RACE’s Cara Ricketts on Working with Priestley, Artist Life and Racism

Earlier this month, we took in the opening night performance of award-winning playwright David Mamet’s RACE at the Bluma Appel Theatre. Directed by Daniel Brooks, the Canadian Stage production stars international film and television star Jason Priestley (Call Me Fitz, Beverley Hills, 90210), and co-stars Matthew Edison (Murdoch Mysteries, Saving Hope), Nigel Shawn Williams (Topdog/Underdog, Cruel and Tender) and young Toronto native Cara Ricketts (Stratford Festival, Cruel and Tender). RACE is programmed as part of CanStage’s 25th anniversary season and is sure to spark debate. Issues of racism are of central focus as the wealthy and white Charles Strickland (Edison) is accused of raping a young black woman and seeks representation from the only firm and two lawyers in town willing to take his case – one black and one white. Loaded with shocking dialogue (with no shortage of the “c- or n-word”), the play explores social, racial and sexual politics and very much highlights modern-day forms of racist thought and action.

You leave the show questioning your own once seemingly harmless thoughts and opinions when it comes to issues of race in the workplace, in social settings and in general. It is the hope of director Brooks that the play inspires “a great conversation” among the younger generation of theatregoers. After all, it is an important conversation to have.

We must admit, the initial draw of the show was to watch heartthrob of times past Jason Priestley, who calls performing on stage “an incredible thrill, especially when given such an exhilarating role,” but were blown away by the other incredible talent that graced the stage, most notably Cara Ricketts. We caught up with the twenty-something Ricketts, who filled us in on everything from working opposite of Priestley, to life as a performer, and whether she experiences racism herself.

What was the most challenging part about preparing for RACE?
At first glance RACE seems to be saying something about the intelligence of the black characters in the play; especially Susan, by the “mistakes” she makes in calling the D.A. and the questions she asks regarding the other side winning if they find out about the angle jack has taken in order to win the case. Initially it may seem as if Susan isn’t really qualified for her job, but because of her race and affirmative action, she gets the job. Thankfully Daniel (the director) also felt that there had to be more to it than that, and we created a character that does the things she does for greater reasons. In order to prepare for the show, I had to get into the headspace of a fighter. The show starts off hot, so there isn’t time to settle into the room, so I prepare before hitting the deck.

What makes RACE appealing and relevant to young people (25-40), and what do you hope that demographic takes away from the performance?
As we enter into the post-racial era that so often comes up in media, it important to discuss what exactly that means. It obviously isn’t completely true and it’s important to note why; why do we believe that we are entering a post-racial era? What’s stopping us from getting there? What am I doing that helps or hinders that process?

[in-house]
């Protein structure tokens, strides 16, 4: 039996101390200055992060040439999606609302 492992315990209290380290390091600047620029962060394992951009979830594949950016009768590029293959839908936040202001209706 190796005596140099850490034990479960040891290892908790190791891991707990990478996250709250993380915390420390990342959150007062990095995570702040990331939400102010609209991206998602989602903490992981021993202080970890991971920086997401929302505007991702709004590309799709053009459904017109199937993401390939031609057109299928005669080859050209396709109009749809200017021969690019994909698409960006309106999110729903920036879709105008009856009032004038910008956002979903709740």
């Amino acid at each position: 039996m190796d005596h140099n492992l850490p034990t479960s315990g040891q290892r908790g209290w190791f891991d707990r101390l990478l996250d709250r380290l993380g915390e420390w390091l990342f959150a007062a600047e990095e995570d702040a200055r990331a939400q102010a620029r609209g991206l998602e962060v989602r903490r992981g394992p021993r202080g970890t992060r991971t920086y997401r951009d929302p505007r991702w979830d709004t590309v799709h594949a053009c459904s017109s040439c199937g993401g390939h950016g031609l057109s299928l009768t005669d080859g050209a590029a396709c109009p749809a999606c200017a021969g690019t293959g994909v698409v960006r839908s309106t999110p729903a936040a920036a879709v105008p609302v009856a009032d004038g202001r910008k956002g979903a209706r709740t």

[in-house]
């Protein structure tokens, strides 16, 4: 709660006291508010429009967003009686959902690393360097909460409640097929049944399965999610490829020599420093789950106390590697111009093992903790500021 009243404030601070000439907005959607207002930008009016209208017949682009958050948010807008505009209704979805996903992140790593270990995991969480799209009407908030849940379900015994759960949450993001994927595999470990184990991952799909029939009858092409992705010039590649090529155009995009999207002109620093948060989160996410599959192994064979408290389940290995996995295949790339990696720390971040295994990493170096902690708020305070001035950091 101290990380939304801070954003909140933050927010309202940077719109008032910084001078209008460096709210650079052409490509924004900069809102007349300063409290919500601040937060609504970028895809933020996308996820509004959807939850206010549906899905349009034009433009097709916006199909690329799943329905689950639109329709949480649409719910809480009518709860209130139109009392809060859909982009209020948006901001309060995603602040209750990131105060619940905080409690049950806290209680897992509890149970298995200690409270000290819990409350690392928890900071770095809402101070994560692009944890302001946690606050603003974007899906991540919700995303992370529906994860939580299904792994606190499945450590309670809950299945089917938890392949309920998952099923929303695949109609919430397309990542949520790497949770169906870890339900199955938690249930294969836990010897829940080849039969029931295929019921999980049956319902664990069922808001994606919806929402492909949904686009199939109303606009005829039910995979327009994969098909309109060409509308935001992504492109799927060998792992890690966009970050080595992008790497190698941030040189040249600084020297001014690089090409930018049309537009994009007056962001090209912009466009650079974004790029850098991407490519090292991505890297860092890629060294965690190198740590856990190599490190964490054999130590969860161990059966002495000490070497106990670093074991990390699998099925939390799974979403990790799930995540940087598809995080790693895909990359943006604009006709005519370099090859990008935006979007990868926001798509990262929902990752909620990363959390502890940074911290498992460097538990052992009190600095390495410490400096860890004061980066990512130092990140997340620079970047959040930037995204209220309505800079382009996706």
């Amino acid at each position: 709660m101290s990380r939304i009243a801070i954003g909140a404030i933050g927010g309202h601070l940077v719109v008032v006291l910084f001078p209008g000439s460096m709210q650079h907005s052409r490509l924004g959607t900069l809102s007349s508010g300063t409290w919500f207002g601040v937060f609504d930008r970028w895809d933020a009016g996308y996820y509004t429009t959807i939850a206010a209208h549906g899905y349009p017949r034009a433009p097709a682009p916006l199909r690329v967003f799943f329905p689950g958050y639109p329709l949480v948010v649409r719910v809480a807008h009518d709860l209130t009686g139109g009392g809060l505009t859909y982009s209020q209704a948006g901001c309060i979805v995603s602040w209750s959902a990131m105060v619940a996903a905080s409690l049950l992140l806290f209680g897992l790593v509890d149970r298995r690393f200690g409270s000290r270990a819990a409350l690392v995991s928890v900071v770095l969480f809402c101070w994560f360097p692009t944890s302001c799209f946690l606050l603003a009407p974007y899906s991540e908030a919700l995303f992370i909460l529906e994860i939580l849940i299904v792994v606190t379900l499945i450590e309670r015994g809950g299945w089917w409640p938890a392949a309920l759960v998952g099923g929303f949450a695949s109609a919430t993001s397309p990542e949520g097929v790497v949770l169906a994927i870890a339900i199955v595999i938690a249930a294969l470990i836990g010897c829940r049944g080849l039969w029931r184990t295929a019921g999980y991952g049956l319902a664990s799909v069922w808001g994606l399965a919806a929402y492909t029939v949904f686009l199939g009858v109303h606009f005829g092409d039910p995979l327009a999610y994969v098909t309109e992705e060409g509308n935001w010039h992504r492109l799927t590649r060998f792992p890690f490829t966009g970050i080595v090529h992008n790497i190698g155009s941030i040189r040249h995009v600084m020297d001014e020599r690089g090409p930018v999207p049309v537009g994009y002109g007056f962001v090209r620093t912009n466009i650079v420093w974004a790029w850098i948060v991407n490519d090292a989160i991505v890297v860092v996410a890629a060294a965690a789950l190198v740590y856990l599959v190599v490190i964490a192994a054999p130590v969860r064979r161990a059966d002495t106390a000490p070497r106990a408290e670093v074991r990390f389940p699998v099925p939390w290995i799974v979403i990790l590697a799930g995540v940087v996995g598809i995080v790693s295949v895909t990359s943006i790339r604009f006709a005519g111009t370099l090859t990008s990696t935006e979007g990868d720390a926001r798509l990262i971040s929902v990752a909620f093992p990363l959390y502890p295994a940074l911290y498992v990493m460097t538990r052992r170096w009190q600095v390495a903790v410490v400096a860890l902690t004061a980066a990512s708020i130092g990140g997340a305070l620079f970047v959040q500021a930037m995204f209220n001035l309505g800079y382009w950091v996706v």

How is working alongside a Canadian star like Jason Priestley? Did you grow up watching 90210?
I kind of missed the 90210 thing. I mean, I knew who he was, but I think I was either too young or too much of a nerd for the show to have a real effect on me. Jason has been wonderful to work with; he’s funny and a really kind person.

What advice do you have for fellow young people currently pounding the pavement in the entertainment world?
Work hard. Don’t pass on any opportunity to continue to build your skills and don’t give up.

Did you ever grapple between entering a career in the arts vs. the corporate world?
The older I get, the more I ask myself that question. In the beginning it was only about my art, but now as I see my sister with my beautiful niece, I think about starting my own family and whether I can support that dream with what I do. I also wonder about the amount of time I already devoted to my art, and how will that balance out with the time needed to be with my family. Yet, there has been a real gift in pursuing acting for me, and that has been understanding human nature. I get to play characters people identify with or wish they could be, desire or despise. After doing that work, I have found my ability to empathize or try to understand why people do things has really grown, and the world is a more, I suppose tender, more beautiful place because of that.

Do you think racism still exists among young Canadians? Do you ever experience it?
I think racism still exists. It exists among younger people but in a kind of subconscious way. A good example of this is when white kids wear blackface “all in good fun.” I think that older people are more aware of it and how to use it. I experience it quite often, both as an attack where people have decided that I need to be reminded of what my colour is and “through the walls,” where I’m surrounded by enough white people that they sometimes forget I’m in the room and will share a racist joke or something along those lines. It also will depend on how I dress or how I speak.

Catch RACE at The Bluma Appel Theatre now through May 5th.